Coffee Chronicles: The museum Brighton and Hove is missing

Don’t get your hopes up, we’re not going to open one, we’re just going to tell you about someone else’s.

There are nine museums in Brighton and Hove, including the Old Police Cells Museum which boasts a rather marvellous little coffee shop opposite. We have a Natural History Museum, a Toy Museum and even a Fishing Museum, but what Brighton and Hove is missing is a museum focused on the locals’ favourite habit.

Not a museum of embarrassing names for children, not a museum of radical diet choices, and not a museum of failed musicians’ memorabilia, but a museum of coffee. Don’t get your hopes up, we’re not going to open one, we’re just going to tell you about someone else’s.

Inspired by The Coffee Museum in Hamburg, Khalid Al Mulla decided to transform a little house in Dubai into the region’s first Coffee Museum. Dubai isn’t all about giant buildings that look like ships - before all that there were little streets with little houses and if you look beyond the glazed eyesores, you’ll find that they’re still there.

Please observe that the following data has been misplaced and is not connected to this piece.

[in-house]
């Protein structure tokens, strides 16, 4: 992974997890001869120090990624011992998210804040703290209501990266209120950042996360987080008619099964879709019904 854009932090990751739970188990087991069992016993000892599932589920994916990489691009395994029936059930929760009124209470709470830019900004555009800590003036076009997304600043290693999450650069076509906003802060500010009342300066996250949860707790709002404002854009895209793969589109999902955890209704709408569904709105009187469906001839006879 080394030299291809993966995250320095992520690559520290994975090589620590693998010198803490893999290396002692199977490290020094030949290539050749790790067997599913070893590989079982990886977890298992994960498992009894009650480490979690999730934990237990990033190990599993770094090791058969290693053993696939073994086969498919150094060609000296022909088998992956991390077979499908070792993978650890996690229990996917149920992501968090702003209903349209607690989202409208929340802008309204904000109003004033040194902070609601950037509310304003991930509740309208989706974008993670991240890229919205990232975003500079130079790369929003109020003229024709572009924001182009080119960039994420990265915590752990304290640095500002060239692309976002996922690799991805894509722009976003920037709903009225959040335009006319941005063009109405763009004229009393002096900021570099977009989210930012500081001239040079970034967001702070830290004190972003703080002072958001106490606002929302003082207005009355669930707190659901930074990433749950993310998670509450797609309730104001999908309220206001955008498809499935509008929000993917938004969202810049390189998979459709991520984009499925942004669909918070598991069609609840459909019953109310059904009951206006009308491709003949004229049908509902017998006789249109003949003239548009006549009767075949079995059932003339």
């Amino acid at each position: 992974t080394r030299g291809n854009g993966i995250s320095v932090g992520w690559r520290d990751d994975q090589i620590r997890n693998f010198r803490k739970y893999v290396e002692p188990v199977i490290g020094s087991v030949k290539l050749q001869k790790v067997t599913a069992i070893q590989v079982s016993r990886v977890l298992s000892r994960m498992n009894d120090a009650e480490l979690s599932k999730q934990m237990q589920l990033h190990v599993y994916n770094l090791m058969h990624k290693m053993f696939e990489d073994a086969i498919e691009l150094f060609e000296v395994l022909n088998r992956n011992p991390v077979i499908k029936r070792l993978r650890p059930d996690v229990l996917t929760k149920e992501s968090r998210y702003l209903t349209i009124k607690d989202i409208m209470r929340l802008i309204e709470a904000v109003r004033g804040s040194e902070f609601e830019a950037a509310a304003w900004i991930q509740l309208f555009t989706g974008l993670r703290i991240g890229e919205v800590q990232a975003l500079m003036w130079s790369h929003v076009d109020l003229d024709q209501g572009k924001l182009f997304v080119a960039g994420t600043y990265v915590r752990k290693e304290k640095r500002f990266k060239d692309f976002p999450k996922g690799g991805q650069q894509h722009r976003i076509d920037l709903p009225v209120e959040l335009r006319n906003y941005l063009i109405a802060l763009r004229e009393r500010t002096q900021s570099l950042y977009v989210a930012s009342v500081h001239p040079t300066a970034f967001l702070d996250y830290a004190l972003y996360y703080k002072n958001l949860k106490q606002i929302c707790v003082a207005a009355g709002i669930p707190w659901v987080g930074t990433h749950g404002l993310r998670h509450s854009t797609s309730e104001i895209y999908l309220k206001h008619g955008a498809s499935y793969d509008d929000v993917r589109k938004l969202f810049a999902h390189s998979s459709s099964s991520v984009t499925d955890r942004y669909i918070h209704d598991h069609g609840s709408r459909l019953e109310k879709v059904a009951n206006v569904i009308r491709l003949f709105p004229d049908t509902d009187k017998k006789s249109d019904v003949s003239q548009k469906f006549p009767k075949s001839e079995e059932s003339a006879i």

Khalid’s museum is in Al Fahidi - the Emirates’ historic neighbourhood - and it celebrates all things coffee. He’s got grinders and roasters dating back to the 1800s, antique tools from all over the world, and a library dedicated to every word ever written about coffee - perhaps he’s even storing back-copies of Coffee Chronicles. Yes, history will remember us, for we intend to write it. Totally ripped that off from Churchill.

Coffee in museum tearooms is notoriously disappointing, but not at Khalid’s gaff. Serving coffee to your guests is an Emirati tradition and a symbol of generosity. Whether consumed in a golden goblet in a swanky hotel, or an earthenware cup on the streets of Al Fahidi, the UAE will welcome you with coffee. Sounds pretty good to us.

As our city ushers in a new year with new projects like the i360 - our very own Burj Al Arab Jumeirah (that’s the big one that looks like a ship) - we remind you that our old traditions and values will always remain for as long as we continue to honour them.